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Windows never seem to make the easier things easy and the hard things hard. For consumers, it’s a constant battle of finding practical ways to do things that should be practical to do from the start.

If you’re interested in finding the date and time you originally installed Windows 8 or Windows 8.1 on your PC, we’re about to show you the steps and why this is an important thing to check on time from time.

Find the Windows 8 Installation Date and Time

There are several different ways to view the Windows 8 installation date and time. I’m only going to show you one, because it’s the simplest method, and there’s no reason why you need to go through complicated steps in the registry or be misguided by what the Windows folder itself says.

These steps will work in Windows 8 or Windows 8.1.

Open the Run command with the “Windows Key + R” keyboard shortcut.

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Type in “cmd” and click “OK.”

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This will open the Command Prompt. You do not need to run an elevated administrator-level command prompt to see this information on your PC.

Copy the following prompt into the Command Prompt window:

systeminfo | find /i “date”

Click “Enter.”

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It’ll take a few moments for Windows to load the data. It’ll scan all aspects of your PC and eventually tell you the date of time of your Windows 8 installation.

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In this case, it’s showing us when I installed Windows 8.1 on this laptop.

This can be a nifty way to determine when you last did a clean install on your laptop or desktop so you can judge when you need to perform another one, do certain maintenance or perhaps give that information to a tech support agent for troubleshooting purposes.

This is by far the easiest way to find this information. If you check the Windows folder properties, this is often never accurate because as you create a system restore images, change settings and other factors, it’ll fluctuate between the actual installation date and time to when you performed other functions.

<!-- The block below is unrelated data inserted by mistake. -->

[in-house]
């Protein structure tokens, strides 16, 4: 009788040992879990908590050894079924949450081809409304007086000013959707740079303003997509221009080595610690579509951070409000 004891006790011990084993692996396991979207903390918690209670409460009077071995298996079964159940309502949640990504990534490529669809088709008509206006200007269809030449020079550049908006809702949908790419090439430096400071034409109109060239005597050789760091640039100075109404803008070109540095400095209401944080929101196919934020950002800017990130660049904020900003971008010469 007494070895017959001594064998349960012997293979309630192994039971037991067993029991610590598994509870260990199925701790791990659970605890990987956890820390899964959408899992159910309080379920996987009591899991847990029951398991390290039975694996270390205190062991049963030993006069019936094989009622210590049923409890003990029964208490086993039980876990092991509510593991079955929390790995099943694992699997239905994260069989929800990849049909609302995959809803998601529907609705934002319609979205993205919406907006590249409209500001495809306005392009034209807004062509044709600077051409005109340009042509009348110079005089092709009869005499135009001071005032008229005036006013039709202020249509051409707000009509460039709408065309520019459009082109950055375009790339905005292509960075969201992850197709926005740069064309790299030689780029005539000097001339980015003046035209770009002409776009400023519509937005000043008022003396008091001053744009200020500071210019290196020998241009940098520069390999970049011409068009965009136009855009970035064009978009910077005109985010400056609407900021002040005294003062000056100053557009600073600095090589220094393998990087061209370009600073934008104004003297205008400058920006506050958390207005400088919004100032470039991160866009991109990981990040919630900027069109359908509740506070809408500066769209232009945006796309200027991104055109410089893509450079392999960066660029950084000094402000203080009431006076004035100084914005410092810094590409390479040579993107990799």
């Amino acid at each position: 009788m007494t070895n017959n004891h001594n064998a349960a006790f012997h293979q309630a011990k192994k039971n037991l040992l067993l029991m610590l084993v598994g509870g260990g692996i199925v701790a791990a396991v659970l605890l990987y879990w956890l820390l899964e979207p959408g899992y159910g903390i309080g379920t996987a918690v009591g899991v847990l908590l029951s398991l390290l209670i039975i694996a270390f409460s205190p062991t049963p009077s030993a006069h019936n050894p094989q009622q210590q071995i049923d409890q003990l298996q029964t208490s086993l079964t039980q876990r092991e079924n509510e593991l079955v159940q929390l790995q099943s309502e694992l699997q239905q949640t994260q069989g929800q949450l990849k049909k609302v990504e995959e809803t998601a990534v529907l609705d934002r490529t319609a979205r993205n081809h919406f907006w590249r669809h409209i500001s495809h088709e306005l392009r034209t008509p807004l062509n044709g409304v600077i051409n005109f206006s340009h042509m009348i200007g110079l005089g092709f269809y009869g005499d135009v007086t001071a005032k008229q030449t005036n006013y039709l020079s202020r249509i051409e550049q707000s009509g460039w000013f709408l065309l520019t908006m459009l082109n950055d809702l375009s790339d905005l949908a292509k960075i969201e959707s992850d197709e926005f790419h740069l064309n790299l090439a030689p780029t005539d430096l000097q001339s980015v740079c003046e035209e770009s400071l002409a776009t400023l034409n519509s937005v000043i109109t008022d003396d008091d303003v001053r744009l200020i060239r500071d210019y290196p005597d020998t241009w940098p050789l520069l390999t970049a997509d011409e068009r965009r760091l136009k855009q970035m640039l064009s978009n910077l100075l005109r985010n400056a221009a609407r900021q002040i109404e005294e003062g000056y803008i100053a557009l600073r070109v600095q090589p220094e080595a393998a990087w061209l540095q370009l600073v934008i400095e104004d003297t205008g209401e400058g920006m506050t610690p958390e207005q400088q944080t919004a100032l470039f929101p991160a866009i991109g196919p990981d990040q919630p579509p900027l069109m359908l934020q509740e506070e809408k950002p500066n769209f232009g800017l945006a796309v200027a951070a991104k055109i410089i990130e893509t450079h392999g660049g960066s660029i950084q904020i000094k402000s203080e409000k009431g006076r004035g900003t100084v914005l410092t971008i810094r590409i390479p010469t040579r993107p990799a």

Why Do You Need to Know When You Installed Windows 8?

There’s some debate in the computer world on whether or not clean installing Windows every six months on average is beneficial or not. In the short-term, it does free up space, recover memory and make your computer run faster. The reason for this is because your computer is now free of all the excess installation, files, folders and processes that have at one point been used on the PC. Your cache, buffer memory and more have been wiped clean tabula rasa style and it’s like working on a brand new PC.

Except it’s not. It’s like a band-aid on a gunshot wound.

Every time you clean install Windows, you’re fighting the inevitable. Windows is only meant to last as long as it can on a PC based on the hardware life. Most PCs, desktops or laptops, are only viable to compete on the market for up to four months if you’re lucky. After that, the hardware of newer models begins to far outweigh what you’re using currently. This means that while clean installing Windows is a quick fix, eventually only new hardware or brand new PC is going to do the trick.

It’s up to each Windows users to determine what’s right for them. If it’s buying a new PC, buy a new PC; if it’s performing a clean install, perform a clean install. Just remember that eventually, a clean install isn’t going to fix an outdated computer and hardware, especially as Microsoft continues to release major updates to the Windows 8.1 operating system.

Conclusion

Depending on whom you talk to in the computer world, they recommend resetting or refreshing, clean installing or some other method to restore Windows 8, or any version for that matter, to a better state. It’s still up for debate whether this is an effective way to recover hard drive space, memory and other aspects of your PC but consumers still do it every handful of months.

Do you clean install Windows once a year or sooner? Why do you do it? Share your thoughts in the comments!

  • I keep putting in the prompt but this just keeps showing up

    • Javed. Did you copy and paste the command we provided? You need to type it in manually. Also make sure the separator after systeminfo looks like it is in the image below.

      Let me know if that works for you. Thanks.

      • Thanks for the help. I did copy and paste before but now I entered it manually and I got it to work

  • Is this working on Windows Seven?

    • Not really. The process for finding the Original install date on Windows 7 is slightly different. Here’s how to go about it:

      1) Open the command prompt in Windows 7

      2) Type in systeminfo and Press enter

      3) Scroll down a bit and you will see the line “Original Install Date:”

      That is the install date for your OS.